For those who might not have seen my posts on the subject, I suffer from gluten intolerance. I cannot, without a doubt, say that I have Celiacs, as I did not do the biopsy. In either case, the symptoms and the treatment are the same. AVOID GLUTEN.
One of the most common complaints of the newly diagnosed Celiac patient or gluten intolerant individual is that it is exceedingly difficult to be certain all sources of gluten have been eliminated and that shopping is a pain. Depending on where you live, sources for gluten free food can be minimal and pricey. Instead of buying that box of ramen for five bucks, one spends thirty on fresh fruits, vegetables, and meat. One can’t really argue that the ramen is better for you though. Most of the gluten free nutrition information sites stress avoiding processed foods. That$6.00 box of gluten free cookies is no healthier than gobbling a fistful of Oreos.
Over time it gets easier to shop once you know what brands to buy. No matter what, always take a quick glance at the ingredients to ensure they have not changed. Most of the times that I got glutenated on accident with food that I fixed it was because I did not carefully read the label. Also, depending on one’s tolerance level, cross-contamination can be a huge problem and drive that grocery bill even higher.
One would thing that cutting out bread, pasta and baked goods would take care of gluten. If only.
10 Not so obvious pitfalls (all of which I learned the hard way):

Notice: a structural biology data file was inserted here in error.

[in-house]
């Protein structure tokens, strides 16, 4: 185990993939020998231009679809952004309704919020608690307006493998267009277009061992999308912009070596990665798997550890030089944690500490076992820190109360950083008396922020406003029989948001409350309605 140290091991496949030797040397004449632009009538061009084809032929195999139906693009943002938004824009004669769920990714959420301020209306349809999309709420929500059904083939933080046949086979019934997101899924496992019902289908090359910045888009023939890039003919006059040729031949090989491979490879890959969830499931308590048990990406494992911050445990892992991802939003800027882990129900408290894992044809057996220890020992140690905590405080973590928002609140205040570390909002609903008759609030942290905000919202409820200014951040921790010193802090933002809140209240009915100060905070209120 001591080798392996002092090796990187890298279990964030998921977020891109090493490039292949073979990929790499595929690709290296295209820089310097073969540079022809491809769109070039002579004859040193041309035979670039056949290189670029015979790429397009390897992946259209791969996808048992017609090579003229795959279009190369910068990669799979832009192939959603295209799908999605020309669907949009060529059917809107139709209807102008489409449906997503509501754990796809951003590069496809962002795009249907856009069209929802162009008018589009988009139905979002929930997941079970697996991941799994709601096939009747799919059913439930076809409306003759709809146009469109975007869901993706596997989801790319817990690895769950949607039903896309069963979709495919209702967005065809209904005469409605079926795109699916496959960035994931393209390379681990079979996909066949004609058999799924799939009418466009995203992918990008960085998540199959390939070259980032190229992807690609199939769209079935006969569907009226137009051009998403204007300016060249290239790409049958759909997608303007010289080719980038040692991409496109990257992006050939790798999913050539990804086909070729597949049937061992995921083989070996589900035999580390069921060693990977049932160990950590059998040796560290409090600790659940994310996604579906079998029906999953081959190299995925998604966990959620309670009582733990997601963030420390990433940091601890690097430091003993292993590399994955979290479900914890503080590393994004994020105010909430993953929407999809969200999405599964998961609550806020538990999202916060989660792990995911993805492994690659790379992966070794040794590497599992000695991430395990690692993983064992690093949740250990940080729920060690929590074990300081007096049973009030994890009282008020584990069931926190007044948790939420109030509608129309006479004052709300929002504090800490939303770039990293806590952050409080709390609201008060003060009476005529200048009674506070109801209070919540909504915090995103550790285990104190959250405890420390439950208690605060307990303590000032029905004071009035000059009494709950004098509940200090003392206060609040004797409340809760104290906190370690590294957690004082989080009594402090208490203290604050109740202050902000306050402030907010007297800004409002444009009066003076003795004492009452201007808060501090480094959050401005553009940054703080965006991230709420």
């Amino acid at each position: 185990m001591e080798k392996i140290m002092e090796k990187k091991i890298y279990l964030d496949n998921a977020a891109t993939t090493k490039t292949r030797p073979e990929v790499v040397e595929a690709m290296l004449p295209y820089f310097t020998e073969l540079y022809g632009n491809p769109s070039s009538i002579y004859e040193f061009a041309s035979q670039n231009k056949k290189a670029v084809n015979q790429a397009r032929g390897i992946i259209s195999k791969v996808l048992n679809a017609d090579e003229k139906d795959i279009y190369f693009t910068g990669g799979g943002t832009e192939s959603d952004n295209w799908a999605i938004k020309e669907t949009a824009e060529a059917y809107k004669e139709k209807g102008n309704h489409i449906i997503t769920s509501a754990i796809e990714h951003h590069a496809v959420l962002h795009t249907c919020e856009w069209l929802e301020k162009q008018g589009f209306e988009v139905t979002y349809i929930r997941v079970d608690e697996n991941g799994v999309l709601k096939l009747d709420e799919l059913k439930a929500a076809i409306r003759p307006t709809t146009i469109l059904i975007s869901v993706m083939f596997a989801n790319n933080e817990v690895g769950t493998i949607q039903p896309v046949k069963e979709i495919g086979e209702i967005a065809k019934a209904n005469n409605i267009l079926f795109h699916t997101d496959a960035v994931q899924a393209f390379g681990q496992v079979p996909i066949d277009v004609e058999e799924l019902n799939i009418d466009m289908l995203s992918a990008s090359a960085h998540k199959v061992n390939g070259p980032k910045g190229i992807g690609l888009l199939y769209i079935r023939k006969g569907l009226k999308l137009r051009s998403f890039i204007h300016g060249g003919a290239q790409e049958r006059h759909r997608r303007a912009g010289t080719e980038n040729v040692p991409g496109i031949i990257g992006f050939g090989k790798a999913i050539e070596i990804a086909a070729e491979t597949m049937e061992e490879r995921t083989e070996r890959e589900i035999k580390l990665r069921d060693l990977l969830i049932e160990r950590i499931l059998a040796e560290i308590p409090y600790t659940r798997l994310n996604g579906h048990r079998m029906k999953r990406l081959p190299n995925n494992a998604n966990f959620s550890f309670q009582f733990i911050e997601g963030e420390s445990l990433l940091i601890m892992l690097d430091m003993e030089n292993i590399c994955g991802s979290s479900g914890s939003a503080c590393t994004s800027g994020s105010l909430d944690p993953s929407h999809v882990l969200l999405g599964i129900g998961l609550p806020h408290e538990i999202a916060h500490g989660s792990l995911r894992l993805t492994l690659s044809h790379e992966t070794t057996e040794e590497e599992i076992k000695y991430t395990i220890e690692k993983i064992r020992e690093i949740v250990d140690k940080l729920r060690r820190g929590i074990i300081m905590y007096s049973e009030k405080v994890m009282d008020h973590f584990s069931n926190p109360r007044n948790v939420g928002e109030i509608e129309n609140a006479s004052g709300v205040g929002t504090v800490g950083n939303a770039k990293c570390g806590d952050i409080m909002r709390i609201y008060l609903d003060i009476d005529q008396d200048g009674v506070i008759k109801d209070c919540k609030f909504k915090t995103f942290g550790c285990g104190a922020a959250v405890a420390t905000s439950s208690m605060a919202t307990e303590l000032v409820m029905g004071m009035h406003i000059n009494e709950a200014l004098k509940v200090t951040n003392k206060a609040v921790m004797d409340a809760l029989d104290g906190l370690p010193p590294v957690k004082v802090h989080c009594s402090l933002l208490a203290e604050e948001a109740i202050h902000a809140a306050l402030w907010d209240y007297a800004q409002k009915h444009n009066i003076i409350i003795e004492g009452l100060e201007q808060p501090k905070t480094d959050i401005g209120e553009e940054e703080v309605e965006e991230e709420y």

- Dry roasted nuts.- Some brands dusted with starch or flour
- Flash frozen salmon- coated with food starch
- ANY Oats not certified gluten free– Often cross-contamination during processing is the problem, but cross-pollination can also be the culprit. Barley, one of the gluten grains, belongs to the oat family. Barley and oats if grown in vicinity of each other can cross pollinate, resulting in oats which express the barley gluten. Oats do have a type of gluten naturally and it varies from person to person whether or not they can be tolerated.
- Aunt Jamima Corn Meal, and any other “regular” brand- The only ingredient listed is cornmeal, but internet searches pull up complaints of cross contamination. Most of their products contain wheat, which likely means the meal is processed in the same facility and perhaps even on the same equipment. Depending on one’s sensitivity, this is something of which to be cognizant.
- Anything with “natural flavorings”- That term can cover about anything under the sun and until new FDA guidelines pass, avoid foods with this label unless it otherwise states that it is gluten free.
- Pork– Nearly all pork is injected with preservatives and whatnot. Read the label, as there is gluten free pork, but again, avoid any with “natural flavorings”. Another factor to be aware of is that pork is high in arachadonic acid, which can aggravate inflamed intestines.
- Store prepped rotisserie chickens. Some have flour mixed with the spice mix that is basted onto the bird.
- Seasoning mixes, soy sauce, and bouillon.- They toss in that “natural flavorings” and sometimes even list wheat as an anti-caking agent. Stick with individual herbs and spices or GF labeled brands. Some bouillon mixes label wheat, others don’t, but further research reveals them to contain wheat. Stick with brands that label their bouillon and broths as gluten free. Some brands of soy sauce only list soy, failing to mention that the alcohol used to ferment is sourced from wheat. Only true Tamari or special gluten free labeled brands are safe.
- Store prepped deli products- I’d never put flour in my potato salad, but I picked up every type at a deli one time, read the labels, and they all contained wheat. Never assume that because your homemade recipe doesn’t call for it that store made stuff is safe.
- Frozen Seasoned veggies or meats- Beware, as natural flavorings abound and the things that wheat or food starch go into can be deceiving. Stick with plain and season it yourself.